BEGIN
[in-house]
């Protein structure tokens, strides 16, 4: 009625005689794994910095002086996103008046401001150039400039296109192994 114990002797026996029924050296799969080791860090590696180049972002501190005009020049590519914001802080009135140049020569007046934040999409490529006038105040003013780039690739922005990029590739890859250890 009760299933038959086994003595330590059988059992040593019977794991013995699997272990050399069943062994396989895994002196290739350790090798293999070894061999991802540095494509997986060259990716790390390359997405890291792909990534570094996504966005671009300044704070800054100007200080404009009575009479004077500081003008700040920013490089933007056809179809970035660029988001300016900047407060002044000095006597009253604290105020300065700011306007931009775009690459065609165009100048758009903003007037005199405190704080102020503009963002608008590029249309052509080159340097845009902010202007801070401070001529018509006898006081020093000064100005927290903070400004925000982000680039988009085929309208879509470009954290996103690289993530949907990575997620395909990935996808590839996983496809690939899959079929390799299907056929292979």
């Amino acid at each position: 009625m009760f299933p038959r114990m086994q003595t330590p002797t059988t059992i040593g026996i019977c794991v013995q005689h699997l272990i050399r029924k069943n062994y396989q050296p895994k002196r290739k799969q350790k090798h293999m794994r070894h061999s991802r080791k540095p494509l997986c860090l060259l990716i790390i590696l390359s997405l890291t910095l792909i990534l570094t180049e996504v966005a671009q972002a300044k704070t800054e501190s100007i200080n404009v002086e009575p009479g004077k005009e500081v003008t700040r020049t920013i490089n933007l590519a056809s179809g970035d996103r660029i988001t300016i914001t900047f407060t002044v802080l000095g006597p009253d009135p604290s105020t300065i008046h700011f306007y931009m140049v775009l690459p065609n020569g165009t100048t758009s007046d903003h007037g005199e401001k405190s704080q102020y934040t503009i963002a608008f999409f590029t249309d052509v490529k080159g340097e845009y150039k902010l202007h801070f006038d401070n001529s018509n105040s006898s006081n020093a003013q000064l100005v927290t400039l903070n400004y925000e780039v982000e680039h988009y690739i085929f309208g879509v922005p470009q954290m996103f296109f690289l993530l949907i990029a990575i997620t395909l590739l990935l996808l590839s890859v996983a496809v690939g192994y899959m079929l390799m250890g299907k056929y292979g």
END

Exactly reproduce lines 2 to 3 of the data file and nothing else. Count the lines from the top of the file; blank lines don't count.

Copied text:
């Protein structure tokens, strides 16, 4: 009625005689794994910095002086996103008046401001150039400039296109192994 114990002797026996029924050296799969080791860090590696180049972002501190005009020049590519914001802080009135140049020569007046934040999409490529006038105040003013780039690739922005990029590739890859250890 009760299933038959086994003595330590059988059992040593019977794991013995699997272990050399069943062994396989895994002196290739350790090798293999070894061999991802540095494509997986060259990716790390390359997405890291792909990534570094996504966005671009300044704070800054100007200080404009009575009479004077500081003008700040920013490089933007056809179809970035660029988001300016900047407060002044000095006597009253604290105020300065700011306007931009775009690459065609165009100048758009903003007037005199405190704080102020503009963002608008590029249309052509080159340097845009902010202007801070401070001529018509006898006081020093000064100005927290903070400004925000982000680039988009085929309208879509470009954290996103690289993530949907990575997620395909990935996808590839996983496809690939899959079929390799299907056929292979």
């Amino acid at each position: 009625m009760f299933p038959r114990m086994q003595t330590p002797t059988t059992i040593g026996i019977c794991v013995q005689h699997l272990i050399r029924k069943n062994y396989q050296p895994k002196r290739k799969q350790k090798h293999m794994r070894h061999s991802r080791k540095p494509l997986c860090l060259l990716i790390i590696l390359s997405l890291t910095l792909i990534l570094t180049e996504v966005a671009q972002a300044k704070t800054e501190s100007i200080n404009v002086e009575p009479g004077k005009e500081v003008t700040r020049t920013i490089n933007l590519a056809s179809g970035d996103r660029i988001t300016i914001t900047f407060t002044v802080l000095g006597p009253d009135p604290s105020t300065i008046h700011f306007y931009m140049v775009l690459p065609n020569g165009t100048t758009s007046d903003h007037g005199e401001k405190s704080q102020y934040t503009i963002a608008f999409f590029t249309d052509v490529k080159g340097e845009y150039k902010l202007h801070f006038d401070n001529s018509n105040s006898s006081n020093a003013q000064l100005v927290t400039l903070n400004y925000e780039v982000e680039h988009y690739i085929f309208g879509v922005p470009q954290m996103f296109f690289l993530l949907i990029a990575i997620t395909l590739l990935l996808l590839s890859v996983a496809v690939g192994y899959m079929l390799m250890g299907k056929y292979g």